Glengarrriff Eccles Hotel History

The name Eccles first appears in the records of Bantry House(now in the Boole Library of U.C.C.).It states that in 1835 Thomas Eccles rented land and buildings comprising 28 acres, 2 roods and 4 perches from the Earl of Bantry for the sum of £16 and 12 shillings - equivalent to €21.00 in today's currency - per annum. In 1835 Griffiths Valuation records that Thomas Eccles paid rent to the earl of Bantry of £25 and 2 shillings for hotel, office and land at Reenmeen, Glengarriff.


John Eccles, son of Thomas, carried out major reconstruction of the Eccles in 1890 and also changed the name from Glengarriff Inn to the Eccles Hotel.


In the early 1900's the Eccles Hotel was still in the ownership of the Eccles Family and was managed by a Mr. Courtney.


The hotel was leased to the British War office from 1918 to 1920. During this time it was known as the Queen Alexandria Home of Rest for Officers and was occupied by soldiers recuperating from the trauma of World War 1. It cost one guinea (€1.90) per week for full board with fishing and shooting rights. From 1920 to 1921 the hotel was occupied by troops of the Essex Regiment. The troops were under the command of Major Arthur Percival (later General) who subsequently saw action against the Japanese in Singapore in 1942.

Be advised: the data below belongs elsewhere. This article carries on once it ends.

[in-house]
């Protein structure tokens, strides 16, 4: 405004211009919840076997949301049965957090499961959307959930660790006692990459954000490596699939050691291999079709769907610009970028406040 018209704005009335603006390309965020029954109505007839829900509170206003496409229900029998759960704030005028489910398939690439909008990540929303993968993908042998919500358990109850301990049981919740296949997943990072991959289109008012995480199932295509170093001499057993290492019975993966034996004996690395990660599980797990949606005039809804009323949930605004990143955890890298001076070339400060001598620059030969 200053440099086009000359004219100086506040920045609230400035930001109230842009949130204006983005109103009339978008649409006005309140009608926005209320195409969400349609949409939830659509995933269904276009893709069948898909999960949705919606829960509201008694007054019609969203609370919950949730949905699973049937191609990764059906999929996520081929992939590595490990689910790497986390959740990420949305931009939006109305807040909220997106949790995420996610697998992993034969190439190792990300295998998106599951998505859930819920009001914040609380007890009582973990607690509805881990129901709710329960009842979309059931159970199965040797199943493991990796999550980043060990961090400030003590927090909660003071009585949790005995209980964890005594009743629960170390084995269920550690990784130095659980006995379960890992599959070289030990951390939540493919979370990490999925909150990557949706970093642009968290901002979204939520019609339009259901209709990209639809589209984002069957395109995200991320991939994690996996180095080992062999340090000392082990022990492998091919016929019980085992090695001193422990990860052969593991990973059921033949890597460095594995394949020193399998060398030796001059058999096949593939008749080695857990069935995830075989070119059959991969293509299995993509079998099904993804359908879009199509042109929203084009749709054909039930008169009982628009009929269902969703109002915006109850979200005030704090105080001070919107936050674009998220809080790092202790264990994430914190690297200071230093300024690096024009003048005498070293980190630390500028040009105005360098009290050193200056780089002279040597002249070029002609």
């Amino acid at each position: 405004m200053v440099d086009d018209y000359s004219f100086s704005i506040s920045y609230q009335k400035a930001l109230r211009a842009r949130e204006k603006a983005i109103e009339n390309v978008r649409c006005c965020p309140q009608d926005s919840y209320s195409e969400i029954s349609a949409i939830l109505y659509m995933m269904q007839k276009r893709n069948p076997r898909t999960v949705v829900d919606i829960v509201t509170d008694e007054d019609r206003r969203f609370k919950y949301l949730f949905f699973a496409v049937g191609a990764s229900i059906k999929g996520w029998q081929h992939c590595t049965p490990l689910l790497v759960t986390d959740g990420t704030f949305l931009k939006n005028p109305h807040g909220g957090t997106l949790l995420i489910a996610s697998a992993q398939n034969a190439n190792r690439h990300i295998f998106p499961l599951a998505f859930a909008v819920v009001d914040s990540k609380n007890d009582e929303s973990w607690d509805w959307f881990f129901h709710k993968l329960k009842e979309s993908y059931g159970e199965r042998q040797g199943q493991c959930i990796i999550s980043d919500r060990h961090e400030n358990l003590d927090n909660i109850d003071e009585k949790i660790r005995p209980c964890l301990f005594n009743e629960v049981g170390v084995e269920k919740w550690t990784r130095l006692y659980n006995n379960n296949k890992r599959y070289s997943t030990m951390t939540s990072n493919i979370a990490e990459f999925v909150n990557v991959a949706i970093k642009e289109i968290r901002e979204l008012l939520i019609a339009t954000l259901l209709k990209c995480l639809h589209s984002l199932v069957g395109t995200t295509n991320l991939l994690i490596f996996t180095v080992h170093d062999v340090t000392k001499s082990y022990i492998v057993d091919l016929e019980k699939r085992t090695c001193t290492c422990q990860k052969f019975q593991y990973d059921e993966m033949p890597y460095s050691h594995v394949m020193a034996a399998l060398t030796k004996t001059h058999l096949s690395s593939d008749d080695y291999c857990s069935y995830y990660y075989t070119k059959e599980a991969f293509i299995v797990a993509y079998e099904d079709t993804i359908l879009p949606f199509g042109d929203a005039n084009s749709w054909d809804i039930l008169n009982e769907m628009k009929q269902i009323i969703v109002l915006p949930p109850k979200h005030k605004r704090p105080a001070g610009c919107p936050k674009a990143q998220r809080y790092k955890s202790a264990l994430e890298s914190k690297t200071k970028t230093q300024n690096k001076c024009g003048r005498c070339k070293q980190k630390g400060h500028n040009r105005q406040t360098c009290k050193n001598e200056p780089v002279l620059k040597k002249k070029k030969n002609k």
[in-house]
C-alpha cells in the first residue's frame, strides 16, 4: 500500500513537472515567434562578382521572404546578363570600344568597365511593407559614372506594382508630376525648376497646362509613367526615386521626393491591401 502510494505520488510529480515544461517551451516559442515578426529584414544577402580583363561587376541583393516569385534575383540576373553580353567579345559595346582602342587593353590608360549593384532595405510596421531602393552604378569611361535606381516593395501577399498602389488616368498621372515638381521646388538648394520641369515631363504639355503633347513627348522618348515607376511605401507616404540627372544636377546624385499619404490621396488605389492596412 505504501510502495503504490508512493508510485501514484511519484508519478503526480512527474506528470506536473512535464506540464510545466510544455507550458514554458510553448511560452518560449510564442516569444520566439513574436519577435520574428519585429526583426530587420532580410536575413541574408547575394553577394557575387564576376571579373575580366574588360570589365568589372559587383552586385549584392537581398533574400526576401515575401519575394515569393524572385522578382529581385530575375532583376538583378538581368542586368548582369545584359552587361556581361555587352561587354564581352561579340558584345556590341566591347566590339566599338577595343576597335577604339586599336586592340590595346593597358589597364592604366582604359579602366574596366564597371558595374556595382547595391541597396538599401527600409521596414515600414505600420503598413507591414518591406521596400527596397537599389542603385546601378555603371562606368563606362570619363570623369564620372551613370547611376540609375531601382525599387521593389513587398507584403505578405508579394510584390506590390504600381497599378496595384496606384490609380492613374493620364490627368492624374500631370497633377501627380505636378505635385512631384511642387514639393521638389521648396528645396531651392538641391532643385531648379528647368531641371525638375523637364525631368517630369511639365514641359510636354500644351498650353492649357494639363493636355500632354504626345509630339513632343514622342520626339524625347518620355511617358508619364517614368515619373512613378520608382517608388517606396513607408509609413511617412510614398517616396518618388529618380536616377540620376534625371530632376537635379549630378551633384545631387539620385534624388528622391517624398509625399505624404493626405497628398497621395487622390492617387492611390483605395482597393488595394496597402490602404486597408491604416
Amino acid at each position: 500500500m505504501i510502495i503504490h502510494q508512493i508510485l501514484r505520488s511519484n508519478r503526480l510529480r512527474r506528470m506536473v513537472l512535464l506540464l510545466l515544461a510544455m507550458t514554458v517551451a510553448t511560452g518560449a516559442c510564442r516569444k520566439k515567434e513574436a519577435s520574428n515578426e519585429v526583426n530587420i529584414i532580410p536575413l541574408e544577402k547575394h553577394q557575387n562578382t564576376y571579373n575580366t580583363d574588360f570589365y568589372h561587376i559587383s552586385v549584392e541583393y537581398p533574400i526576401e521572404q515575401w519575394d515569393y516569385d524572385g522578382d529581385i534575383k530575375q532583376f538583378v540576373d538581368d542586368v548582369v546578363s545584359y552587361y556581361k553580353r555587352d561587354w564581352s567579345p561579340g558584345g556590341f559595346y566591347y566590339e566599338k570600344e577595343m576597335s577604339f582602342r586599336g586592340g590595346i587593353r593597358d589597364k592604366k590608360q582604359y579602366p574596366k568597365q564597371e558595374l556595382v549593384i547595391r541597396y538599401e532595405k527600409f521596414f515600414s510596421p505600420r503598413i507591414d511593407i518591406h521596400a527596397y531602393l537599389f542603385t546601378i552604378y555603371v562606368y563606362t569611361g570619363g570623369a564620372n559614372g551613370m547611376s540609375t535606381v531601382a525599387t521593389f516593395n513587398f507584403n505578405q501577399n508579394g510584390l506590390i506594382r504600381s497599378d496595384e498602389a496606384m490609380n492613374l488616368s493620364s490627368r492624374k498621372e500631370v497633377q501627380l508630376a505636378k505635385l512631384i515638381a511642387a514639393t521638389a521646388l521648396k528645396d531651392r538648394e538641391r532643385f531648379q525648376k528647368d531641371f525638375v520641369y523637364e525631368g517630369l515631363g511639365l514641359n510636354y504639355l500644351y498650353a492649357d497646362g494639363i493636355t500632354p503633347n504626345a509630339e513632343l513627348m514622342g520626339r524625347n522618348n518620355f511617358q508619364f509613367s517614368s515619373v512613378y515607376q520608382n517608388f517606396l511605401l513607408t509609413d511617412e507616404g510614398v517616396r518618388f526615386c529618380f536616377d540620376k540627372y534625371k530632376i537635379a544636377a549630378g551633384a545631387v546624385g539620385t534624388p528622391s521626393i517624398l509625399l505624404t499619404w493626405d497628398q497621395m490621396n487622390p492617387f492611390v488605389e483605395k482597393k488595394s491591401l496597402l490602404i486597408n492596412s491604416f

From 1921 to 1927 the hotel was managed by a Mr. Duke and later on by a Mrs. Galli.


The inaugural meeting of the Irish cruising Club was held in the Eccles in 1929 and a plaque commemorating this was placed at the entrance of the hotel. On the 75th anniversary of the founding of the club in 2004 the ICC invited four of the sister cruising clubs from around the world to join them in a cruise of the southwest coast of Ireland. More than 180 boats and 750 members sailed to Glengarriff where there was a major function in the Eccles Hotel to commemorate the occasion.


In 1929 the hotel was assigned to a company called Irish Hotels Ltd.


An Italian businessman, Renato Fogliana, purchased the Eccles in 1977 but after a brief period it was sold on the the O'Keeffe family in 1978 whose company, Irish Enterprises Inc., operated it for the next nine years.


In 1987 the hotel was acquired by D & B Murphy.


The Hanratty Family purchased the Eccles Hotel in January 2000. Since then it has been completely refurbished while still retaining its magic and history. The official opening of the refurbished hotel was performed by An Taoiseach (Prime Minister) Mr. Bertie Ahern in October 2002.




In 1850 Wiliam Makepeace Thackeray (1811-1863) the famous journalist and writer boarded at the Eccles and described it as a pretty Inn.


George Bernard Shaw(1856-1950) stayed in the hotel in 1910/1911 and is reputed to have written extensively during his time here.


During the 1920's William Butler Yeats (poet & playwright) was a regular visitor to the Eccles Hotel. The Presidential Suite is named after him.

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